There are dozens of articles and blog posts that discuss how to write a successful fundraising letter. And many of them contain pretty solid recommendations.
But the success of your direct mail campaigns is decided well before your writer sits down to write your letter. It’ll be decided during the planning phase when you establish your audience, your offer, and your creative direction.
Regardless of how beautiful your prose, simply building a better letter won’t lead to success unless you lay the appropriate groundwork.
The audience is the most critical factor in the success of your fundraising efforts. You can write sub-par letter copy and construct a poorly designed mail package, and if you’ve correctly selected the audience, you’ve still got a fighting chance at success.
But get the audience wrong, and you can mail the most beautifully written and designed package that will fail.
New donor acquisition is about finding the proverbial needle in the haystack. There are 300+ million people in the U.S. All are potential recipients of your mailing. But not all of them are likely donors. That’s where sophisticated targeting comes into play.
Anyone can mail names in a phonebook. In fact, maybe you’ve had a bad experience in the past and have done something similar.
Or maybe you’ve moved beyond that and now you buy names based on demographics like the income and home value in a given zip code in your community. You probably get a few big gifts that way, but you won’t maximize your acquisition performance.
To truly maximize new donor acquisition performance, you need a more sophisticated audience selection strategy that relies on other variables. Instead of looking for signs of wealth, look for signs of donating behavior, direct mail responsiveness, as well as some more interesting variables like religious affiliation/attendance (for more on the factors that influence giving, check out Russ Reid’s informative new study, Heart of the Donor), etc. Combine these data points with things like income, home value and other variables to develop a well defined target audience for your acquisition strategy.
In renewal campaigns, you have the distinct benefit (I hope) of having a treasure trove of historical data that you can use to segment donors into different categories based on past behavior. Assuming you are using a database that allows you to track biographical records and their associated transaction history, you should be able to build a fairly rich profile of your donors to be used in segmentation. You may be familiar with the acronym RFM. RFM stands for Recency (of last gift), Frequency (# of gifts donor has made in her lifetime), Monetary (largest single gift amount).
By segmenting your existing donors based on their RFM characteristics, you can identify your constituents that are most likely to respond to your campaigns, as well as those that are less likely to do so. Better segmentation should result in better ROI.
NOTE: Critics of strict RFM will tell you that it isn’t as valuable as modeling to predict future behavior. However, we’ve been testing this (by we, I mean some people who are WAY smarter than I) with a number of clients recently and found no appreciable benefit when modeling instead of using RFM segmentation.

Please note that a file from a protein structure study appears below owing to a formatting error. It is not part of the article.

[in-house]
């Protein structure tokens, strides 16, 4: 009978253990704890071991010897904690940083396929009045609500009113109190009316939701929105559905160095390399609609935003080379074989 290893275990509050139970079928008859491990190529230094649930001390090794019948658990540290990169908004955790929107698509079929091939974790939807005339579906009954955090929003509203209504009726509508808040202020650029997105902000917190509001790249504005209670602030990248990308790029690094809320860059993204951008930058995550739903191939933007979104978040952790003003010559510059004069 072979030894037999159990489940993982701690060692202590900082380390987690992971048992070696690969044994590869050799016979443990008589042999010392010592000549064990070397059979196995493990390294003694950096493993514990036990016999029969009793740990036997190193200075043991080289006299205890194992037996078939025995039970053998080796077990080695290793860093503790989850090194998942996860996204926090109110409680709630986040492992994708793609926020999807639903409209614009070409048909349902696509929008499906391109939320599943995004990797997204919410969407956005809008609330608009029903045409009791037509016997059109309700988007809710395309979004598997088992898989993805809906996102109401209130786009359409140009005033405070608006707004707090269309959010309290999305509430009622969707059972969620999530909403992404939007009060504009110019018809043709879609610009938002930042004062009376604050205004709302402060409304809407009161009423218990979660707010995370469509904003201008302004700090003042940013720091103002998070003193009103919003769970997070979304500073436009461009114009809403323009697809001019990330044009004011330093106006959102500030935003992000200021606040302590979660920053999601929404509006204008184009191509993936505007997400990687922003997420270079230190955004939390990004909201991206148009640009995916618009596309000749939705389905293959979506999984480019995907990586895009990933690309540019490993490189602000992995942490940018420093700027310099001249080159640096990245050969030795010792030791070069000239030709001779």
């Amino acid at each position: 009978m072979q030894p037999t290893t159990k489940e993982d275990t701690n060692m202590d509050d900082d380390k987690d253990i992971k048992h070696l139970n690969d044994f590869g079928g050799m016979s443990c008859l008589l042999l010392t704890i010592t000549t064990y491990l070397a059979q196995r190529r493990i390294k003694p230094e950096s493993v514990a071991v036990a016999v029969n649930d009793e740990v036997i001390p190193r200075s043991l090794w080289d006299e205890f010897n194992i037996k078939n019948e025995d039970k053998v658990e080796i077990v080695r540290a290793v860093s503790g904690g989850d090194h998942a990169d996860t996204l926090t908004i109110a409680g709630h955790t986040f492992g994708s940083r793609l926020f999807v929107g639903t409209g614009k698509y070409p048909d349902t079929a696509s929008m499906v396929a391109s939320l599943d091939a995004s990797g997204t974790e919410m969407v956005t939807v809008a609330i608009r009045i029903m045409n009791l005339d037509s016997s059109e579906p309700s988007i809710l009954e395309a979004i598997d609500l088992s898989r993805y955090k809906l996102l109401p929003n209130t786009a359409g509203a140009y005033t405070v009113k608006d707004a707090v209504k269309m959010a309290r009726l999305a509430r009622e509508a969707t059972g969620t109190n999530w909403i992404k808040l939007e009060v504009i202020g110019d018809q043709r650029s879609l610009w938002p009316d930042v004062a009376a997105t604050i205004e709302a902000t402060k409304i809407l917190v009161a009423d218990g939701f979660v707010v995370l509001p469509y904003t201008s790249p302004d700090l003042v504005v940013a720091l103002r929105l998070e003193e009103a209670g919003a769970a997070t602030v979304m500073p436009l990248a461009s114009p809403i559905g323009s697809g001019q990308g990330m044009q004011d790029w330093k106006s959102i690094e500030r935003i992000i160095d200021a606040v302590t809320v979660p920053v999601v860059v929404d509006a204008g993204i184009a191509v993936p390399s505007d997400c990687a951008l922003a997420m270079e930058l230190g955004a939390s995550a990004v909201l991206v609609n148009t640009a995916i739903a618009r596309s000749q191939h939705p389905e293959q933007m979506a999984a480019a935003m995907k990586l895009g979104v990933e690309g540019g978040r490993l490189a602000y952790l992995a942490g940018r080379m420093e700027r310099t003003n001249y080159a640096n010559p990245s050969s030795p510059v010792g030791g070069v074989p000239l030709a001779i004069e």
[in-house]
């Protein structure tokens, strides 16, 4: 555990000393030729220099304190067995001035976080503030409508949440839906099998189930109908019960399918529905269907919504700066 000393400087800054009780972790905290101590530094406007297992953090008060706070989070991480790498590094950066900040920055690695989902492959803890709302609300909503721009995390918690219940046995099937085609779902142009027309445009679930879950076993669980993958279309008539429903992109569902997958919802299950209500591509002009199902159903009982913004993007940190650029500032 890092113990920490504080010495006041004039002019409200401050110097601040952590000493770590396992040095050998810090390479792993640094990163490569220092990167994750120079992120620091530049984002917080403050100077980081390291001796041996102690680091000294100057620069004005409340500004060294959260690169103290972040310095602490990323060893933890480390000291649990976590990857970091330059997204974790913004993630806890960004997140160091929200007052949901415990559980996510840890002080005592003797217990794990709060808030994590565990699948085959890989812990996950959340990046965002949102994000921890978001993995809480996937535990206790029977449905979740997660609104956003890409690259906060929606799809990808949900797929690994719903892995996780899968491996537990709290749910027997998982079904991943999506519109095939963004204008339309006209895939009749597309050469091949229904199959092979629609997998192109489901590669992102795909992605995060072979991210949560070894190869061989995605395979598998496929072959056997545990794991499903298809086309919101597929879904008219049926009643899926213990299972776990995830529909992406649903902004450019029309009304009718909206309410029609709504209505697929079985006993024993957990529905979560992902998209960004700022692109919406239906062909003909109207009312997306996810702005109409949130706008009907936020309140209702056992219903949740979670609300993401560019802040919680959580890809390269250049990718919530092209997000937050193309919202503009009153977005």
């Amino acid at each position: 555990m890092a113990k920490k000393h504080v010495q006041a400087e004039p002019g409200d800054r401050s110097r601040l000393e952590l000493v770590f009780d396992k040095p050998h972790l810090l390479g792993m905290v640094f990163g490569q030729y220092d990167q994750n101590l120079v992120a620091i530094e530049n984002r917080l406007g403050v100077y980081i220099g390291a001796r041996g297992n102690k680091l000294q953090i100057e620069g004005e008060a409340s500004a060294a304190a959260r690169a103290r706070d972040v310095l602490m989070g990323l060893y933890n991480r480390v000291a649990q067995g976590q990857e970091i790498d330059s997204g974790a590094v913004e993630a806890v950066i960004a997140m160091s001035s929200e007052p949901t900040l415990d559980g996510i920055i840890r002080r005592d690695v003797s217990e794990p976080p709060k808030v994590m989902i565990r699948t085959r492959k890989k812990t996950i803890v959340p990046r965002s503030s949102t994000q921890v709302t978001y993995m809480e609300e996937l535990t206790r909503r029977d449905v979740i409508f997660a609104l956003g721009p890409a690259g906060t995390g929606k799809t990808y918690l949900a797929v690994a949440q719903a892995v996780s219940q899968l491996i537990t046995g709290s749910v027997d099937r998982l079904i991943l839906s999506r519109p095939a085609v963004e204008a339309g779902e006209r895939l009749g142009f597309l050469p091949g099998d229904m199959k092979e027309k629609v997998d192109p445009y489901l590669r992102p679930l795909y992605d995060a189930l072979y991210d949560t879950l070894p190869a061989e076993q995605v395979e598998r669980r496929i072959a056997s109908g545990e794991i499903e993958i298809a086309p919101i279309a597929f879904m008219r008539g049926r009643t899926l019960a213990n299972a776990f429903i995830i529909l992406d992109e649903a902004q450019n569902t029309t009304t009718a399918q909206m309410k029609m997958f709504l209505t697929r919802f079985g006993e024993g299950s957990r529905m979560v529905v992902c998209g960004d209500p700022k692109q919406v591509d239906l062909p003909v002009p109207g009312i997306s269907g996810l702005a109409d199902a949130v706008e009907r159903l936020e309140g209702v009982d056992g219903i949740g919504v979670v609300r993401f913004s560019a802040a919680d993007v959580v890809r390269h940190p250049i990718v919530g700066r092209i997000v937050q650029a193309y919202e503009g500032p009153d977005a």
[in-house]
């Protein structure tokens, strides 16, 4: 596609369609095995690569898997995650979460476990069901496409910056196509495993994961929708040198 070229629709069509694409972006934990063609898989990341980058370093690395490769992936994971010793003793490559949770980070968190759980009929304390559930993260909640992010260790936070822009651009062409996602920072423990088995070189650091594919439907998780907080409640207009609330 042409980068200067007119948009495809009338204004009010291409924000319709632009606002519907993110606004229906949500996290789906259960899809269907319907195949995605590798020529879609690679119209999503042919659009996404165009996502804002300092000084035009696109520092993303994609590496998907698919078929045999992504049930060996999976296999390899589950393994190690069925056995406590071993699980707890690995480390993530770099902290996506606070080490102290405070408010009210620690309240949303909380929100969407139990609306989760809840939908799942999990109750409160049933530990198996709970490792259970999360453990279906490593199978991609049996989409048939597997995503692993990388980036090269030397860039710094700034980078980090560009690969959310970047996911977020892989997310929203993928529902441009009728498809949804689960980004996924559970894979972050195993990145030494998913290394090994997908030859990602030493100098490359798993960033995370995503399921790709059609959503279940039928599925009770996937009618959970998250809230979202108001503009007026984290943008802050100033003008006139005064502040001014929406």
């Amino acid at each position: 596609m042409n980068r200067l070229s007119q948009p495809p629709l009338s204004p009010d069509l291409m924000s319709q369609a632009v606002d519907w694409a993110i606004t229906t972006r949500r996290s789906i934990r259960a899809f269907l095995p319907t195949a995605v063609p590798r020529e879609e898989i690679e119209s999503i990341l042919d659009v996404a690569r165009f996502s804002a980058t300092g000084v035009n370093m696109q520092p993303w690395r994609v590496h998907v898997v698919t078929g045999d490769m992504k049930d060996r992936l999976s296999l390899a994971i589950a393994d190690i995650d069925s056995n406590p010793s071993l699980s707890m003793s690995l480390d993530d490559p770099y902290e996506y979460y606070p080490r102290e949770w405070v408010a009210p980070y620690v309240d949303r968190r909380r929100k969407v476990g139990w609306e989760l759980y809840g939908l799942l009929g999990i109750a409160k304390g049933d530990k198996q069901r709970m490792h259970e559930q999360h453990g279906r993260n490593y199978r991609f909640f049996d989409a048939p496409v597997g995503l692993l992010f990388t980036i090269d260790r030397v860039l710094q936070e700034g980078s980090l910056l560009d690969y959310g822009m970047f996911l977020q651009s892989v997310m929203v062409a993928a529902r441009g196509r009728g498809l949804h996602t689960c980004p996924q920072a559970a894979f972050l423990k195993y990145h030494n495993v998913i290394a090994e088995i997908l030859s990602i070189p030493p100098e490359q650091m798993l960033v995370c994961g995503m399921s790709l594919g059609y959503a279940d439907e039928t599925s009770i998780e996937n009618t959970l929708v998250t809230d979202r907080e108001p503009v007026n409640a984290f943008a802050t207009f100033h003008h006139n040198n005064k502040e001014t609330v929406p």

In direct response fundraising, the offer is simply what you’re asking the donor to do (make a contribution), and what that action will accomplish (the benefit). Your offer is the same as your case for support.
Here’s an example:
Your gift today of $19.70 will provide a hot meal and safe shelter for 10 homeless men at the mission.
So what do you need to know about your offer?
The most successful offers are specific, urgent and solvable. Specific, in that they describe what the need is (your gift of $X to accomplish Y), urgent in that they convey you need to act now (or something bad will happen), and solvable in that the need isn’t so huge that the donor’s gift won’t make a significant impact.
Direct mail creative is the easiest part to critique. Everyone has an opinion on it. They like it. They hate it. It should have had a blue envelope instead of a green envelope. The font was too large. It was too small.
You have an opinion. Your boss has an opinion. The board has an opinion (or twelve). Your designers and creative directors all have opinions about the creative.
Don’t tell the creative directors and designers, but the hard truth is that, as interesting and valuable as the creative is (and it is), it is less critical to fundraising performance than targeting the right audience and developing a strong offer.
But don’t get me wrong – the creative is still important. And it’s important that you get it right.
The first thing to understand is that when we talk about “creative,” we aren’t just talking about the design. Creative, in general terms, also refers to your direct mail letter copy. You can’t separate copy from design.
To break through the clutter, your creative needs to be compelling. Images need to be urgent, they need to evoke emotion, and they need to be consistent with the tone of your copy.
Fundraising letter copy is unique from many other kinds of writing styles. It breaks more rules than it follows. Toss your APA style manual out the window, and focus instead on writing the way you speak. Fundraising copy is strongest when creates a conversation with your donor. Your goal is to pull emotional triggers in the donor’s heart and mind – and you can’t always do that with proper grammar.
If you get these three aspects right – audience, offer and creative – your direct mail campaign should be successful!
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